Culture And Psychology Essay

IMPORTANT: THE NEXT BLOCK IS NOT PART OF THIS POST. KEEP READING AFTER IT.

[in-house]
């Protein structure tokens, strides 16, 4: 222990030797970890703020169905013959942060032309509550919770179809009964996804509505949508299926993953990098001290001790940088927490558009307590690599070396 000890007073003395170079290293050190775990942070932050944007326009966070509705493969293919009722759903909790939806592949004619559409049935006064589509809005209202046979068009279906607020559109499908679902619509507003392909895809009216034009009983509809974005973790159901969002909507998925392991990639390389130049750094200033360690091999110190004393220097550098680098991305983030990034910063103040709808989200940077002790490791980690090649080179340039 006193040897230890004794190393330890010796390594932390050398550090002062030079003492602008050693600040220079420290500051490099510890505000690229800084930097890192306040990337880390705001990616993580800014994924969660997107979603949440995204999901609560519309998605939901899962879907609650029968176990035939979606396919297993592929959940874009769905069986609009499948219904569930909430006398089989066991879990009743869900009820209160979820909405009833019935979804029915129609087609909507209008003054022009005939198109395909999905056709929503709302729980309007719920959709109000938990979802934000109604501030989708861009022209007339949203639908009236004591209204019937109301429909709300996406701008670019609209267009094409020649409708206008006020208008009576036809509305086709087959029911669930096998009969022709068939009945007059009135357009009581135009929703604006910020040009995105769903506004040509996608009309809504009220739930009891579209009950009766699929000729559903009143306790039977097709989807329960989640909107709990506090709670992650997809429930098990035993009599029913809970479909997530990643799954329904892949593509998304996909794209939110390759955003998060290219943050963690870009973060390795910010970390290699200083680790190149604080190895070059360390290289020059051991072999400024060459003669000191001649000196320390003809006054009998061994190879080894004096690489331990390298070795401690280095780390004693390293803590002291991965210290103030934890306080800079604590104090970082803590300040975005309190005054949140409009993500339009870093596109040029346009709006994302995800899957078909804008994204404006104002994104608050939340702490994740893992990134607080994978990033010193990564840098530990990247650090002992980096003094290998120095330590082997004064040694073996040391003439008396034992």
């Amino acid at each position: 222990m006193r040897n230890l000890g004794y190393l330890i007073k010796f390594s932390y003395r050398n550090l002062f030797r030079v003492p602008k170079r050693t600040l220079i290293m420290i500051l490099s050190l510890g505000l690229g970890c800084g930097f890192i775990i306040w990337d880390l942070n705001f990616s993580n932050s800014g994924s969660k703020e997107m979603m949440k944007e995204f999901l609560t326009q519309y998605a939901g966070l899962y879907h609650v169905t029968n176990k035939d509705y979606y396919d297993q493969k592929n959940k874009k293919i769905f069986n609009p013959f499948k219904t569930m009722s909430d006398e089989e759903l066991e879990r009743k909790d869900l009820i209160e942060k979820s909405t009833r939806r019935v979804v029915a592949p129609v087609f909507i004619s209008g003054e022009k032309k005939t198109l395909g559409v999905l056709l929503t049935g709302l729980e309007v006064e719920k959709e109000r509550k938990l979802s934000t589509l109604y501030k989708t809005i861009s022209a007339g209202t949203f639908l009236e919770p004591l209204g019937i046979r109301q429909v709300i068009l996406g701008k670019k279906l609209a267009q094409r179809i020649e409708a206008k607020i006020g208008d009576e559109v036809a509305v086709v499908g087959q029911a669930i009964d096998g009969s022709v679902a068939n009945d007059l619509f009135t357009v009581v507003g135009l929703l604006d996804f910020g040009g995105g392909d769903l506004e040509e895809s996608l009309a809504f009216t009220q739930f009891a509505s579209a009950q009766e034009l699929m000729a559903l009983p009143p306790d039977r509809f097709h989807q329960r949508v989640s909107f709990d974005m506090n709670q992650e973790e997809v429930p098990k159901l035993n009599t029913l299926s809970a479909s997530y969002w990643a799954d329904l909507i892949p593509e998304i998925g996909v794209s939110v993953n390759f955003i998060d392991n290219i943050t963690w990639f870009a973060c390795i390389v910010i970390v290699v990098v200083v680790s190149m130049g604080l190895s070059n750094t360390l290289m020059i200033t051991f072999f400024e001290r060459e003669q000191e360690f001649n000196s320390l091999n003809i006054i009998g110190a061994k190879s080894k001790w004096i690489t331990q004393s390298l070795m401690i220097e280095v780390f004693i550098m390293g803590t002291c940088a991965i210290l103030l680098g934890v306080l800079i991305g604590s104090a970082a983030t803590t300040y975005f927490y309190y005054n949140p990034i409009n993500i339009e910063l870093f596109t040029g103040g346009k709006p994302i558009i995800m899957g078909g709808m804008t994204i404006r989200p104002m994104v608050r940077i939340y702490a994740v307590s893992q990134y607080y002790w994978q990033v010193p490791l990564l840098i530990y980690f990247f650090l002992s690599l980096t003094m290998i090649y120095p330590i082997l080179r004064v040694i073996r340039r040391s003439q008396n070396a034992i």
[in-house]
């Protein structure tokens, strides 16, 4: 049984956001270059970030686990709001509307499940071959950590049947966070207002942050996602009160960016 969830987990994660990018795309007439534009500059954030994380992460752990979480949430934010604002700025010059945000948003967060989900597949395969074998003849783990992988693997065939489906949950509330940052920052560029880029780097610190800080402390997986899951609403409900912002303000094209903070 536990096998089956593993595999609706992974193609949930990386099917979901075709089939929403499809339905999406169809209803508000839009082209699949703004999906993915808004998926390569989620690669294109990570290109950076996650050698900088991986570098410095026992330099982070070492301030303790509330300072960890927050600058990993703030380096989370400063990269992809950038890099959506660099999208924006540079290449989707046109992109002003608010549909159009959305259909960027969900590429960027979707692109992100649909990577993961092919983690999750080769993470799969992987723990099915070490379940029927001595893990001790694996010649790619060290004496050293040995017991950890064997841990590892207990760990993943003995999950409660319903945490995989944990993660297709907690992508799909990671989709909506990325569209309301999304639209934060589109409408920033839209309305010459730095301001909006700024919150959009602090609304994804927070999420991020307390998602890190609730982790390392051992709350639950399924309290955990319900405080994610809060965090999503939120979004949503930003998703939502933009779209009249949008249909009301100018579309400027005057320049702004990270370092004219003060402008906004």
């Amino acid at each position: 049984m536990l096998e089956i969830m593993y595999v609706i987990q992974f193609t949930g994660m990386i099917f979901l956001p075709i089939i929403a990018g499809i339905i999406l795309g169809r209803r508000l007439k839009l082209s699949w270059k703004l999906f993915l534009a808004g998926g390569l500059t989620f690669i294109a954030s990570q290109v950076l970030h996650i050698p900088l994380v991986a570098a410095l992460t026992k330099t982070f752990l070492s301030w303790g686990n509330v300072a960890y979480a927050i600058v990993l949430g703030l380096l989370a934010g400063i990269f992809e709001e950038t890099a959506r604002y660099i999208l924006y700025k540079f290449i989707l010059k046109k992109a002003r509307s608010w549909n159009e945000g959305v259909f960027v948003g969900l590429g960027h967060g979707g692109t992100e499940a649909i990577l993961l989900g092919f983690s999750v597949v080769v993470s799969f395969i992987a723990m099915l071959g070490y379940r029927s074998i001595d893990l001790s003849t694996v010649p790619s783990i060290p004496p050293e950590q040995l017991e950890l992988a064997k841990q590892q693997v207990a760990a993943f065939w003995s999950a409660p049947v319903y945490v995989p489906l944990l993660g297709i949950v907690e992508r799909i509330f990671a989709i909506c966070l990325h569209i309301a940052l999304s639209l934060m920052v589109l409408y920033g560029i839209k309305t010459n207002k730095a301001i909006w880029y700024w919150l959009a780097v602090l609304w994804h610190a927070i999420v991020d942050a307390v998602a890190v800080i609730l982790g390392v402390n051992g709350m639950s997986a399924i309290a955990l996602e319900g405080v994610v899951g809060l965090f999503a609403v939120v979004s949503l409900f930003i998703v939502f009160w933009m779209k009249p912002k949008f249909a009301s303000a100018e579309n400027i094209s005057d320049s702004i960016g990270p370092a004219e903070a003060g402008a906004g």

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CAREER DEVELOPMENT PROGRAMMES FOR YOUTH 1. Background and Rationale According to Statistics South Africa (2006), in March 2006 the unemployment rate among South African youth between the ages 15-24 years was 50,3% and between the ages 25-34 years was 29,5%. This means, on average, that in March 2006 the rate of unemployment among South African youth between the ages of 15-34 years was 39,9%. The rate of unemployment among the population of South Africans between the ages 15-65 years was 25,6% in March 2006, with the Northern Cape indicating a rate of 23,5% within this group. 8,9% of the population of unemployed were showed to be discouraged work-seekers, meaning that they did not take active steps to find employment in the month prior to the survey interview in spite of their declared desire to work (Statistics South Africa, 2006). With such high unemployment rates government has embarked on various initiatives to combat this problem head-on through creating opportunities and increasing the employability of youth. Efforts have mainly been invested in skills development programmes and tertiary education funding initiatives, like the Northern Cape Premiere’s Trust Fund. Although these initiatives in themselves prove to be invaluable, research and comprehensive data management appear to be lacking. The lack of research to inform appropriate interventions and to measure impact lends itself to problems relating to the relevance and appropriateness of interventions. 2. Pitfalls of Current Initiatives 2.1 Skills development With high unemployment rates and with a huge governmental focus on skills development, many initiatives (e.g., skills development learnership programmes, internship programmes, etc.) have come into being. With so many skills development initiatives, we find that a large number of youth apply for participation, not understanding the
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